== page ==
Deaf boy’s campaign for new GCSE in sign language takes step forward

  • Video report by ITV News reporter Martha Fairlie

A GCSE in British Sign Language (BSL) could be introduced in this parliament after the government backed down on a decision to delay it.

Deaf schoolboy Daniel Jillings, 12, is campaigning for the new exam in time for his GCSEs, and his family launched a legal challenge to get one instated as quickly as possible.

The Department for Education had previously said no new GCSEs would be introduced in this parliament, but following submissions from the family’s lawyers it said it may consider making an “exception”.

Daniel’s family’s lawyers argue the lack of a GCSE in BSL may be “discriminatory and unlawful”.

School Standards Minister Nick Gibb said on Wednesday: “We will consider any proposals put forward for a GCSE in British Sign Language.

“As we have made clear previously, any new GCSE would need to meet the rigorous standards set by both the Department and Ofqual.

“If these expectations are met and a British Sign Language GCSE is ready to be introduced, we will then consider whether to make an exception to our general rule that there should be no new GCSEs in this parliament.”

An crowdfunding appeal raised more than £6,000 towards the legal challenge. Credit: PA

Alex Rook, the public law expert at Irwin Mitchell who represents Daniel’s family from Lowestoft, Suffolk, said: “Daniel’s family has always maintained that deaf children such as Daniel should be able to achieve a GCSE in BSL – his first language.

“We are delighted that the government has backed down from its original position as, at present, the lack of a BSL GCSE is having a major and unnecessary impact on thousands of children each year.

“It is only right that any qualification should meet rigorous testing criteria set by the Department for Education.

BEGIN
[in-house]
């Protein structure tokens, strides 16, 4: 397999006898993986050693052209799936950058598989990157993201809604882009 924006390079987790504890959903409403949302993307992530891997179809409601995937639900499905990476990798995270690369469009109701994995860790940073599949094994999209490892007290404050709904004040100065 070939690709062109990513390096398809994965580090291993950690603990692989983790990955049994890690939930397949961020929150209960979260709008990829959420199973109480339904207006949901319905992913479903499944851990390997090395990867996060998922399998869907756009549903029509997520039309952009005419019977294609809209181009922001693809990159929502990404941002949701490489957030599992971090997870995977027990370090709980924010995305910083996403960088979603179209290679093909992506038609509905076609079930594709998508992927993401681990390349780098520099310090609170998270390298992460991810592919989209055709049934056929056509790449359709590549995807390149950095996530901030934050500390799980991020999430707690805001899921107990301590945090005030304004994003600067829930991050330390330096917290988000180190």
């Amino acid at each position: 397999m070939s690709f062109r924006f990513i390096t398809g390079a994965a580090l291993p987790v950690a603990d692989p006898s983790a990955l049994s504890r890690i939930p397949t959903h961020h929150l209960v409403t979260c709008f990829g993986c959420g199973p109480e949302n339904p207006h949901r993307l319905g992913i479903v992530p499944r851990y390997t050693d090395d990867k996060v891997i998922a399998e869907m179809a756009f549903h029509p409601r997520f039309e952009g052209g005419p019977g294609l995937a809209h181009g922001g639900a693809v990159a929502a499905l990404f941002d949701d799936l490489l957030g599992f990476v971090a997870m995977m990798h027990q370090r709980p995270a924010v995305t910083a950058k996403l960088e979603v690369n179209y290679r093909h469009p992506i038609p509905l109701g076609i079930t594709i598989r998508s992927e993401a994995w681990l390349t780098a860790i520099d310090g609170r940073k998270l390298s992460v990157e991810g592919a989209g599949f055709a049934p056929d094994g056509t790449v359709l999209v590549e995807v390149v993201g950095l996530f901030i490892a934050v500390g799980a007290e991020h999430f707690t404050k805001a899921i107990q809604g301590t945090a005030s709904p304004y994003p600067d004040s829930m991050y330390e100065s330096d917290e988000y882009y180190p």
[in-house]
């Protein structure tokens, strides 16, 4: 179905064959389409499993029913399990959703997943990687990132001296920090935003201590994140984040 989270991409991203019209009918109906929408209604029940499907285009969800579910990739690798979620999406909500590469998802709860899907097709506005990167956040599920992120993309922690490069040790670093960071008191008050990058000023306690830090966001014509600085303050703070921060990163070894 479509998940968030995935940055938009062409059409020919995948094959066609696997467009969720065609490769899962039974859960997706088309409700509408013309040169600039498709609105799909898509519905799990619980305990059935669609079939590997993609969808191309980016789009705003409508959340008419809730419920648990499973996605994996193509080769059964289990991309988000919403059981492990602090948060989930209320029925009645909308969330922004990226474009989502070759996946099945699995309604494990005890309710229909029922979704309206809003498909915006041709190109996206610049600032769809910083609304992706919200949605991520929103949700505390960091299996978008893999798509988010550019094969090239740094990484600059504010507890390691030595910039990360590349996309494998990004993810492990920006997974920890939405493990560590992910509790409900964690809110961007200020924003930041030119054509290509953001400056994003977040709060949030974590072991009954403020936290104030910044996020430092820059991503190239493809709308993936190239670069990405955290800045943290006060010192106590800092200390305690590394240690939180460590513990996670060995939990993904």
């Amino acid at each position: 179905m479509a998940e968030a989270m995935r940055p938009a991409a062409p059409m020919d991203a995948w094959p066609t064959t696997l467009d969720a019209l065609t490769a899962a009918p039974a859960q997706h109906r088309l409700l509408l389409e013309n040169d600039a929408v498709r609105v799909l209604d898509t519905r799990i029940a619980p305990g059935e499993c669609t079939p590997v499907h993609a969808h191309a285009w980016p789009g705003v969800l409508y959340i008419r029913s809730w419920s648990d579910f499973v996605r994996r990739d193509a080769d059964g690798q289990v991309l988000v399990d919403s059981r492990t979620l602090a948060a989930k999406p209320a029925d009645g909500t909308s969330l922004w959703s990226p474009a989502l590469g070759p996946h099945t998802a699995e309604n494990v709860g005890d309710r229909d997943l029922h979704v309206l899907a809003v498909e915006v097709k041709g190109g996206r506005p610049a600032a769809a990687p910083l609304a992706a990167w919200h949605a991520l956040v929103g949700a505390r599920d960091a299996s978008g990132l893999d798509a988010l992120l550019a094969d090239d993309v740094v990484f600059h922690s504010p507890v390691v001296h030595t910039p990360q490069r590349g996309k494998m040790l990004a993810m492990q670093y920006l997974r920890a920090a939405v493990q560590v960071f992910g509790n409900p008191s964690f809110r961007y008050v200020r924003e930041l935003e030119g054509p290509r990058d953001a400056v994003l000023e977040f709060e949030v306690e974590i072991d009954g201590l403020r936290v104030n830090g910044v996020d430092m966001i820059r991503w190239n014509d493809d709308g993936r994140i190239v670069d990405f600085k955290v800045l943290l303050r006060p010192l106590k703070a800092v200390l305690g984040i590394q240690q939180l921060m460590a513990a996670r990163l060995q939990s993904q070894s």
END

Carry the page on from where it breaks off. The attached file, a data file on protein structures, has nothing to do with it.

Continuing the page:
“However, this announcement is a major turning point and hopefully paves the way so children such as Daniel have access to the education they deserve.”

An online crowdfunding appeal raised more than £6,000 towards the legal challenge.

Daniel’s mother, Ann Jillings, 50, said: “We are not asking for any special treatment, all we want is for Daniel and other deaf children across the country to be given the same opportunities as other pupils.”

A new GCSE would need to meet the rigorous standards set by the Department of Education and Ofqual. Credit: PA

Steve Haines, director of policy and campaigns at the National Deaf Children’s Society, said: “By no longer blocking the introduction of a GCSE in British Sign Language in this Parliament, the government is sending a powerful signal to deaf children everywhere.

“For so many of these children, being able to learn their first language at school is a vital move towards genuine equality.

“This campaign isn’t over yet though.

“The Department for Education and the exam regulator Ofqual must to do everything they can to work with exam bodies to develop this GCSE as soon as possible.

“For Daniel Jillings, and for so many of the 45,000 deaf children across the country who want to study a GCSE in British Sign Language, we need a proactive, positive attitude from the government.

“Anything less is complete dereliction of duty.”